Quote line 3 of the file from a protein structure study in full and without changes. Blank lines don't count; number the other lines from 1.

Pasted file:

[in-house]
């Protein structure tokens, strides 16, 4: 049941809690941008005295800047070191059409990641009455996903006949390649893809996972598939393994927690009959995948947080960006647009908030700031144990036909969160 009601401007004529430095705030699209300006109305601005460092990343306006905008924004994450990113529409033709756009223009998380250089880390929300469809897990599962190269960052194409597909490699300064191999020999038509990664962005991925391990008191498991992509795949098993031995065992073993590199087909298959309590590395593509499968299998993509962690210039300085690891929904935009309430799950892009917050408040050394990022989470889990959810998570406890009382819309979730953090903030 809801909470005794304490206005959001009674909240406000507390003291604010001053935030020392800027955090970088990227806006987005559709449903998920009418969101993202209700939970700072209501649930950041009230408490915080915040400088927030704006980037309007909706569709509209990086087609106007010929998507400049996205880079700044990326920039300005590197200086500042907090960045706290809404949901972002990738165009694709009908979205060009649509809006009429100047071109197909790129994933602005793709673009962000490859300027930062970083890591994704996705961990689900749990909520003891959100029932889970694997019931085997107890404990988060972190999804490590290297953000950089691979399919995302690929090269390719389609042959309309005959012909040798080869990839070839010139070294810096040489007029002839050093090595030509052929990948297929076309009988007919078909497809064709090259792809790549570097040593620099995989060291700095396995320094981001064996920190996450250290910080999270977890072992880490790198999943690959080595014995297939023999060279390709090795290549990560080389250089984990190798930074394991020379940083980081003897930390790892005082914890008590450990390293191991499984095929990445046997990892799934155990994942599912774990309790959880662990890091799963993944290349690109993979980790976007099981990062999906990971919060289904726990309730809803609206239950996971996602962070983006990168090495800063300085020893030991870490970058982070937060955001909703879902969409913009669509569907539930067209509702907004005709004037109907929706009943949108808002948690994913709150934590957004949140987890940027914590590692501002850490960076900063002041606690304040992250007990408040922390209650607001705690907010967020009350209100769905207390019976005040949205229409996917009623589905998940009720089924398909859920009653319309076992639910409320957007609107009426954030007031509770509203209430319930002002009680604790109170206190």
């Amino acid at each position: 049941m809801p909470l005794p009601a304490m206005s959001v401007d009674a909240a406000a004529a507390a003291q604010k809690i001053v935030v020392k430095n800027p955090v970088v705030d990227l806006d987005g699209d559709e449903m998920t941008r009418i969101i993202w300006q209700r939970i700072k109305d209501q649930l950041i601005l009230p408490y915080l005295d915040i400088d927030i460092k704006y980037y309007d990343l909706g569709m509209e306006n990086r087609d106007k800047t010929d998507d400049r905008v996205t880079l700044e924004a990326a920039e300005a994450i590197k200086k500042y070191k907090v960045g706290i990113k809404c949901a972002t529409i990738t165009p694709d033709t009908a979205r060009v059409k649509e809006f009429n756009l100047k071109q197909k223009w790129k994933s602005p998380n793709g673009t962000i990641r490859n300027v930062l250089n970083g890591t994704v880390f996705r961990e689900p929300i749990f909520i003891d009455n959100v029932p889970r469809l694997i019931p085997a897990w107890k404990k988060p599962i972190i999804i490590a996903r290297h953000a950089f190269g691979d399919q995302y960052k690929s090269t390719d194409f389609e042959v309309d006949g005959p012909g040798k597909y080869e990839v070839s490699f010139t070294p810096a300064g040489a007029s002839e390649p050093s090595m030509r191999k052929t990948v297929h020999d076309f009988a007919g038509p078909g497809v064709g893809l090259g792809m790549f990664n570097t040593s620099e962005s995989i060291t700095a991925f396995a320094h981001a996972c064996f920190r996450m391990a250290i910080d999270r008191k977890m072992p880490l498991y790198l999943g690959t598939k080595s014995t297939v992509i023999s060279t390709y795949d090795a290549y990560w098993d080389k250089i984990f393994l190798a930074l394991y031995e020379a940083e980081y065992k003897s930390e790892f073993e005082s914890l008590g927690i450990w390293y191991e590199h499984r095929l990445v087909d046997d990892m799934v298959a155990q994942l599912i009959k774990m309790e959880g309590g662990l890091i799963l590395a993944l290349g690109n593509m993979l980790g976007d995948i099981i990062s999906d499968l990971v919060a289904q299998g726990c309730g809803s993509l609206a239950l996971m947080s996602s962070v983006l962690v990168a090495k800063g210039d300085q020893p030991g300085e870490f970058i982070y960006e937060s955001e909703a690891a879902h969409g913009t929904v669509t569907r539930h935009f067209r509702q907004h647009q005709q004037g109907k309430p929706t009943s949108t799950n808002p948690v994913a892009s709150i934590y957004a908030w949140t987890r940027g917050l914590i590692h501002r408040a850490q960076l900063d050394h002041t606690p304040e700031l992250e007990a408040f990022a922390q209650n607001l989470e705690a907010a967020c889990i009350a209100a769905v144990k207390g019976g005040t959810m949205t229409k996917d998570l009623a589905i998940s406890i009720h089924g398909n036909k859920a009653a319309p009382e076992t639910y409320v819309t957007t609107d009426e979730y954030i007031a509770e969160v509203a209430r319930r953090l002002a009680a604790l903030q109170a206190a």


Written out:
């Amino acid at each position: 049941m809801p909470l005794p009601a304490m206005s959001v401007d009674a909240a406000a004529a507390a003291q604010k809690i001053v935030v020392k430095n800027p955090v970088v705030d990227l806006d987005g699209d559709e449903m998920t941008r009418i969101i993202w300006q209700r939970i700072k109305d209501q649930l950041i601005l009230p408490y915080l005295d915040i400088d927030i460092k704006y980037y309007d990343l909706g569709m509209e306006n990086r087609d106007k800047t010929d998507d400049r905008v996205t880079l700044e924004a990326a920039e300005a994450i590197k200086k500042y070191k907090v960045g706290i990113k809404c949901a972002t529409i990738t165009p694709d033709t009908a979205r060009v059409k649509e809006f009429n756009l100047k071109q197909k223009w790129k994933s602005p998380n793709g673009t962000i990641r490859n300027v930062l250089n970083g890591t994704v880390f996705r961990e689900p929300i749990f909520i003891d009455n959100v029932p889970r469809l694997i019931p085997a897990w107890k404990k988060p599962i972190i999804i490590a996903r290297h953000a950089f190269g691979d399919q995302y960052k690929s090269t390719d194409f389609e042959v309309d006949g005959p012909g040798k597909y080869e990839v070839s490699f010139t070294p810096a300064g040489a007029s002839e390649p050093s090595m030509r191999k052929t990948v297929h020999d076309f009988a007919g038509p078909g497809v064709g893809l090259g792809m790549f990664n570097t040593s620099e962005s995989i060291t700095a991925f396995a320094h981001a996972c064996f920190r996450m391990a250290i910080d999270r008191k977890m072992p880490l498991y790198l999943g690959t598939k080595s014995t297939v992509i023999s060279t390709y795949d090795a290549y990560w098993d080389k250089i984990f393994l190798a930074l394991y031995e020379a940083e980081y065992k003897s930390e790892f073993e005082s914890l008590g927690i450990w390293y191991e590199h499984r095929l990445v087909d046997d990892m799934v298959a155990q994942l599912i009959k774990m309790e959880g309590g662990l890091i799963l590395a993944l290349g690109n593509m993979l980790g976007d995948i099981i990062s999906d499968l990971v919060a289904q299998g726990c309730g809803s993509l609206a239950l996971m947080s996602s962070v983006l962690v990168a090495k800063g210039d300085q020893p030991g300085e870490f970058i982070y960006e937060s955001e909703a690891a879902h969409g913009t929904v669509t569907r539930h935009f067209r509702q907004h647009q005709q004037g109907k309430p929706t009943s949108t799950n808002p948690v994913a892009s709150i934590y957004a908030w949140t987890r940027g917050l914590i590692h501002r408040a850490q960076l900063d050394h002041t606690p304040e700031l992250e007990a408040f990022a922390q209650n607001l989470e705690a907010a967020c889990i009350a209100a769905v144990k207390g019976g005040t959810m949205t229409k996917d998570l009623a589905i998940s406890i009720h089924g398909n036909k859920a009653a319309p009382e076992t639910y409320v819309t957007t609107d009426e979730y954030i007031a509770e969160v509203a209430r319930r953090l002002a009680a604790l903030q109170a206190a």